A Shakespeare Grammar
In Springboard, at the beginning of Unit 4, it mentions that getting into the mindset of Elizabethan language is helpful to the student of Shakespeare. We will be looking at a number of facets of language as exemplified in The Tragedy of Romeo and Juliet, and, maybe, other plays by the “bard of Avon”. Your text mentions both the “inverted syntax” and the “puns” of Shakespeare, and we will certainly look at examples of these. Here we will look at, as only 21st century readers/viewers can, the ungrammatical of Shakespeare’s grammar. Surprisingly, our ability to “translate” the following passages into grammatically correct sentences will illustrate for ourselves and others, how much good grammar we have absorbed in our fourteen or fifteen years, or our forty-nine...
“The lines in this exercise are, by our present standards, ungrammatical; that is, the arrangement of the words to form a proper sentence are different from ours. If you wrote and spoke in the Elizabethan way, your teachers would quite rightly correct you. They might say that your grammar was not correct, or even that it was bad. Of course, if the Elizabethans at court spoke and wrote like us, the Queen would quite properly have banished them from her sight (... or drawn and quartered them for amusement ---ouch!), if not from England altogether”---Oh, Dear! “Language sticks close to the people who speak it, changing its forms much as people change their manners.”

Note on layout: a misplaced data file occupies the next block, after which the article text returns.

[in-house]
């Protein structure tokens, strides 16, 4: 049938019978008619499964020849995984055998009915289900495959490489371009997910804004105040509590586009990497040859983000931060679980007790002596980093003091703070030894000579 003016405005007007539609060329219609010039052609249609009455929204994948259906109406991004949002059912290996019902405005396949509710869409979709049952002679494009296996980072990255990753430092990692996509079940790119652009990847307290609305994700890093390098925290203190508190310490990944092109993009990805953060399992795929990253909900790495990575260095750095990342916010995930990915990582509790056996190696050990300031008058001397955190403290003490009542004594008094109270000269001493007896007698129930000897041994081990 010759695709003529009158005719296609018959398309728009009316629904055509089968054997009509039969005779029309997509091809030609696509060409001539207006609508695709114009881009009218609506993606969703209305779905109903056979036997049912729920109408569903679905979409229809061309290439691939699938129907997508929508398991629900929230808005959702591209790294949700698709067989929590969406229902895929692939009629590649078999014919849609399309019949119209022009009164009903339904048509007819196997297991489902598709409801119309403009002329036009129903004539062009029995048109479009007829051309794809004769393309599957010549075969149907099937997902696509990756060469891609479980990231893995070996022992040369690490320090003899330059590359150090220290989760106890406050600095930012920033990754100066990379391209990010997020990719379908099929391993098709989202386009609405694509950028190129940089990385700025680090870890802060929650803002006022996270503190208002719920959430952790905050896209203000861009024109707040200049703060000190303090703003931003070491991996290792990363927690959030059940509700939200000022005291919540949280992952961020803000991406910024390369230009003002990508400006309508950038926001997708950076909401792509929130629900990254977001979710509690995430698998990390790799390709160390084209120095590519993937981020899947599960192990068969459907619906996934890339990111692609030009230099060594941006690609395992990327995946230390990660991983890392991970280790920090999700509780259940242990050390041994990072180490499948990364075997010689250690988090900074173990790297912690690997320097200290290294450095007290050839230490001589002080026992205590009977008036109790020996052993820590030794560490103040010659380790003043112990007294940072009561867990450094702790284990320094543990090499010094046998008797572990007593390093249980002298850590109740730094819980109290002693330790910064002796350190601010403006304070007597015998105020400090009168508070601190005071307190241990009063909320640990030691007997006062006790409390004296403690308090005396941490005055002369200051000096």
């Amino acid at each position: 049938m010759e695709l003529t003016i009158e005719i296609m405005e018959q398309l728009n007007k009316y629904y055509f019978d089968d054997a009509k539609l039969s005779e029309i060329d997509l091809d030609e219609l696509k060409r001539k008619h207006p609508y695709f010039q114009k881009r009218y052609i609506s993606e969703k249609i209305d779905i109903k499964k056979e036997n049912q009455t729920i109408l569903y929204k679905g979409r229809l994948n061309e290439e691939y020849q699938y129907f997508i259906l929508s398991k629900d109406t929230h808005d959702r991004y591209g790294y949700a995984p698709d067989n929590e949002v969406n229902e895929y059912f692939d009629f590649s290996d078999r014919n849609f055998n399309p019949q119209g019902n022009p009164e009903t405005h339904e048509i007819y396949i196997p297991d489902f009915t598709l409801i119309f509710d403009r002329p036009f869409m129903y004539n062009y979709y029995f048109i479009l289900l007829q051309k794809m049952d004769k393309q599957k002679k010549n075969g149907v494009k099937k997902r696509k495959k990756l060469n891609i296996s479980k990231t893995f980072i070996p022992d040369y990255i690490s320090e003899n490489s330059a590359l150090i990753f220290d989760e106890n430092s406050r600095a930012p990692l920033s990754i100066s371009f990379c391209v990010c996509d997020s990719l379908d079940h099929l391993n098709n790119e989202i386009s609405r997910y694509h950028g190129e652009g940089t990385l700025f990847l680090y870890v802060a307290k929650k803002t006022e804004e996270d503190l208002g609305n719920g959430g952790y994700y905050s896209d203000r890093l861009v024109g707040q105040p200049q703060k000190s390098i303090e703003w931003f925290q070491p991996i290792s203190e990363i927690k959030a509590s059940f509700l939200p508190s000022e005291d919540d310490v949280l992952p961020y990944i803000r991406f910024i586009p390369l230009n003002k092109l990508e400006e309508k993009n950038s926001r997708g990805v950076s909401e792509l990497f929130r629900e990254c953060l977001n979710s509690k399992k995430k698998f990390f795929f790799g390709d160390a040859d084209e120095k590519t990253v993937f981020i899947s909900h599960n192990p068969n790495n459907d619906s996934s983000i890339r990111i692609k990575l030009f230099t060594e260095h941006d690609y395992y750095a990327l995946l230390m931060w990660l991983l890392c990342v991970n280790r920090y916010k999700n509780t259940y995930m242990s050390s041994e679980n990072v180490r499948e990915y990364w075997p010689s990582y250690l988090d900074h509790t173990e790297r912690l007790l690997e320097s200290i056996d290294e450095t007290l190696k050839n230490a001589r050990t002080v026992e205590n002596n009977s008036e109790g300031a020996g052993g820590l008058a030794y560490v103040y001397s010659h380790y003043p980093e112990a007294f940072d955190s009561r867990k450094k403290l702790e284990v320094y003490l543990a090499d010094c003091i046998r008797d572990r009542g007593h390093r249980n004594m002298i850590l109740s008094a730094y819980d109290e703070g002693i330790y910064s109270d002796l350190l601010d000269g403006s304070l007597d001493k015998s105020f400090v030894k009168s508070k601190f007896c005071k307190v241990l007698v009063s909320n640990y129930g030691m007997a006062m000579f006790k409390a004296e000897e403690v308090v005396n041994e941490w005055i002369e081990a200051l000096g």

In the first quotation below, “This is the most unkindest cut of all,” we have yet another example of Elizabethan high spirits. Not only were the Elizabethans lavish in their use of negative words, they were also given to using superlatives with abandon. They delighted in phrases like most perfectest and most happiest. We, us 21st centurions, speak in a low key. We say, and often with some slight embarrassment, happiest or most happy or most perfect. In a recent study of literature, at least, that which has been digitized by Google, it was found that “happiness’ and its synonyms was most frequent in the 1920s, the roaring 20s, almost double that of our own decade. What’s that say about us? Lighten up!
Rewrite the quotations, putting the sentences in proper grammatical form. Mind you, don’t be put off because the lines sound nice and poetic. Think to yourself: How would I say this casually to my friends and acquaintances? There will be a time for poetry ( Roberts 9).
Source: Roberts, Marcia. Reading Shakespeare. NY: Harcourt, Brace & World, Inc., 1968.
EXAMPLE: This was the most unkindest cut of all. [Julius Caesar]
This was the most unkind cut (or the unkindest cut) of all.
Nor understood none neither, sir. [Love’s Labor Lost]
3. Thou canst not say I did it. [Macbeth]
6. Oh, behold,
The riches of the ship is come on shore! [Othello]
12. If this be so, why blame you me o love you?
I am again for Cydnus,
To meet Mark Antony. [Antony and Cleopatra ]
There is no harm intended to your person,
Nor to no Roman else. [Julius Caesar]
We will for Ireland. [Richard the Second]
Good morrow, and well met. How have ye done
Since last we saw in France? [Henry the Eighth]
Happy thou are not,
For what thou hast not, still thou strivest to get,
And what thou hast, forget’st. [Measure for Measure]
The Gaudy, blabbing and remorseful day
Is crept into the bosom of the sea. [Henry the Sixth]